Bitcoins sparked an intriguing debate in Spain recently, on whether it should be regarded as a legal tender or not. The debate was triggered by a Spanish law firm Abanlex which consulted the Spanish Treasury seeking an opinion on whether Bitcoin and other cybercurrencies are considered money and should online operators using these cybercurrencies fall under the national gambling regulations. If this is correct, the online gambling operators should therefore pay the appropriate fees and taxes.
In its response, the Treasury implies that cybercurrencies are treated as legal tender, because it opines that gambling is taking place using the cybercurrency, and therefore licensing is required
The Treasury advised:
"Ultimately, the bitcoin is a convertible virtual currency that can be exchanged between users and, likewise, be converted into dollars, euros, or other currencies both real and virtual.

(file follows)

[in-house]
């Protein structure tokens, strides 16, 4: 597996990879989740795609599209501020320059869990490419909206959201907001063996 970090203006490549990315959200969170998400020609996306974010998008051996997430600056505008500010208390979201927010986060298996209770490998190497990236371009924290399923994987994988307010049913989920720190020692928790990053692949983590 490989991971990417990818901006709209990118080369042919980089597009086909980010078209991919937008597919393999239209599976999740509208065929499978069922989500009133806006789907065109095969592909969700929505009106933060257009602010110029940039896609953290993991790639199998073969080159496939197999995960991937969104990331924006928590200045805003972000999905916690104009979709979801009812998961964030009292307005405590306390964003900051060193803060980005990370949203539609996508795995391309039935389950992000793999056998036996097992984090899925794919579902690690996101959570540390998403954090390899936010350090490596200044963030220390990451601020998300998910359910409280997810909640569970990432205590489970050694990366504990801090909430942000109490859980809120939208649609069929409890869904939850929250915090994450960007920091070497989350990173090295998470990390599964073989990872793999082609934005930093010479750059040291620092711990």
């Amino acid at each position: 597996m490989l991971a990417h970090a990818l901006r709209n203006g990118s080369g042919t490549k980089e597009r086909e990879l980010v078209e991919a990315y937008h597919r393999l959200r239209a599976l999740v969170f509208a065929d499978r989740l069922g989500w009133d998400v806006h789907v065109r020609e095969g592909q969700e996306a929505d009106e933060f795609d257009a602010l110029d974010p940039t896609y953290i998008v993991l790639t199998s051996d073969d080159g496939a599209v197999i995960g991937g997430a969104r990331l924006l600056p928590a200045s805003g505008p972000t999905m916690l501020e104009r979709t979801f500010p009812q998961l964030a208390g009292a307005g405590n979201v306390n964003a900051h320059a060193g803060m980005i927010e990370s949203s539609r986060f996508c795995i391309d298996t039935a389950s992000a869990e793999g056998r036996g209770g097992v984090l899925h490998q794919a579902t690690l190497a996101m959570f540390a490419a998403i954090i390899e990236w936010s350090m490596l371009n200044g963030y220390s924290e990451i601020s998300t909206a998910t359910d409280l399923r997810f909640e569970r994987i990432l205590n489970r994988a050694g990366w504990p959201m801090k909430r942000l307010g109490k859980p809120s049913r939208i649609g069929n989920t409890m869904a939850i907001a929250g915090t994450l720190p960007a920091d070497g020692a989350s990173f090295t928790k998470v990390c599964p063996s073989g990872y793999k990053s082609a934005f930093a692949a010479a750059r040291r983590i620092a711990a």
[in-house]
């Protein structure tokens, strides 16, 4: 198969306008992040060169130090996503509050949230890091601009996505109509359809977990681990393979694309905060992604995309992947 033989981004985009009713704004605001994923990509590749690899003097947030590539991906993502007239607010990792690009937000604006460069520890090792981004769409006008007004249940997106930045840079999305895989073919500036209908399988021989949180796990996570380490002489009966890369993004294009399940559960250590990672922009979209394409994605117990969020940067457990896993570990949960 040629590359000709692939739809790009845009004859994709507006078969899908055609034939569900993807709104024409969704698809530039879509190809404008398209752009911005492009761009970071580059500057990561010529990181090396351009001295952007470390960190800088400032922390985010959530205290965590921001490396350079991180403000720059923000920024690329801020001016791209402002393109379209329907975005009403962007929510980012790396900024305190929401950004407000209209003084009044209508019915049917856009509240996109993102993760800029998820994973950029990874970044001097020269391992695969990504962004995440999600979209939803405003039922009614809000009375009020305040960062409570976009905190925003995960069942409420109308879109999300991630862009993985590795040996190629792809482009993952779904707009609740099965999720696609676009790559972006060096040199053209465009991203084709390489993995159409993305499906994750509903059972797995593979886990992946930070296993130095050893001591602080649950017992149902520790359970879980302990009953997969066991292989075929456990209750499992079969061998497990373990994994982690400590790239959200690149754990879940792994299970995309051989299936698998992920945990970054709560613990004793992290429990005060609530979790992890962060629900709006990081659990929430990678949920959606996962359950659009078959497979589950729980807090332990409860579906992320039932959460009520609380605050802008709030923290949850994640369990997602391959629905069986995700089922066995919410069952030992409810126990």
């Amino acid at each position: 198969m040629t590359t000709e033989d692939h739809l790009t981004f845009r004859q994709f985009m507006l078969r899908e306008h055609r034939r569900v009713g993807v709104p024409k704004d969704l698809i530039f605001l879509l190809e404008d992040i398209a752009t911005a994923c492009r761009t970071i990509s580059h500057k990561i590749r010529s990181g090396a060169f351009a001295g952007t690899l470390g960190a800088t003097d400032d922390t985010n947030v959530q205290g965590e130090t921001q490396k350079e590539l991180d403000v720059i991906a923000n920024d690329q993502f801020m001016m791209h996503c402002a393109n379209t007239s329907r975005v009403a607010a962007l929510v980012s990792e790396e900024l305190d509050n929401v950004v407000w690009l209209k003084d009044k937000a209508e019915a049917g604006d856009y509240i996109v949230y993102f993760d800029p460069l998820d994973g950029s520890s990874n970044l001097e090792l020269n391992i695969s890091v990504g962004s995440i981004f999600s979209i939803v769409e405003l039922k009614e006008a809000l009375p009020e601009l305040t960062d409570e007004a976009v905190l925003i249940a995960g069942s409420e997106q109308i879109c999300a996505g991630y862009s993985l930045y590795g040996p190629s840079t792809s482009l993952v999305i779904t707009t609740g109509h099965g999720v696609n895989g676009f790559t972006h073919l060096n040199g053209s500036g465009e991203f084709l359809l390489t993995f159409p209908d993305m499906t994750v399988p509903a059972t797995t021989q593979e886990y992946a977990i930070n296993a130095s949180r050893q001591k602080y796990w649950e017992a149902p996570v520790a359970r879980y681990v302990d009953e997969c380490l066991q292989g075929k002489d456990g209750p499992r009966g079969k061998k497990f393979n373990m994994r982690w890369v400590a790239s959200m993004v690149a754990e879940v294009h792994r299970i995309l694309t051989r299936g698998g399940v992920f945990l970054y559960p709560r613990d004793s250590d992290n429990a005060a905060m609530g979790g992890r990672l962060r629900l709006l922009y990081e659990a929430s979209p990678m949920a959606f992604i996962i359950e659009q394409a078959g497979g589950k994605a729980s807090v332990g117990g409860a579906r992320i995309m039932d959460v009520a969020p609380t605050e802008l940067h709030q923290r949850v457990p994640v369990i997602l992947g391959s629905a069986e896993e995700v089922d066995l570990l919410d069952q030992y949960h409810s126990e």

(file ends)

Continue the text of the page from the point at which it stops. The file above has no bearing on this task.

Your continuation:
"The activity of betting with bitcoins is considered to be included within the definition of bets, [and] it is therefore mandatory to obtain the general betting licence and the corresponding singular license."
After getting the response, Abanlex highlighted the ambivalence of the Treasury’s response, pointing out that if Bitcoin is considered as money under the Spanish gambling laws then other laws must take this into consideration.
If put into effect, players wishing to remain anonymous, would be discouraged from using Bitcoin, although states like the Spanish government would be eager to have tax Bitcoin’s revenues.
The debate may not end any time soon as Bitcoin popularity grows in variety of industries and the Bitcoin automatic teller machines are soon to be reality.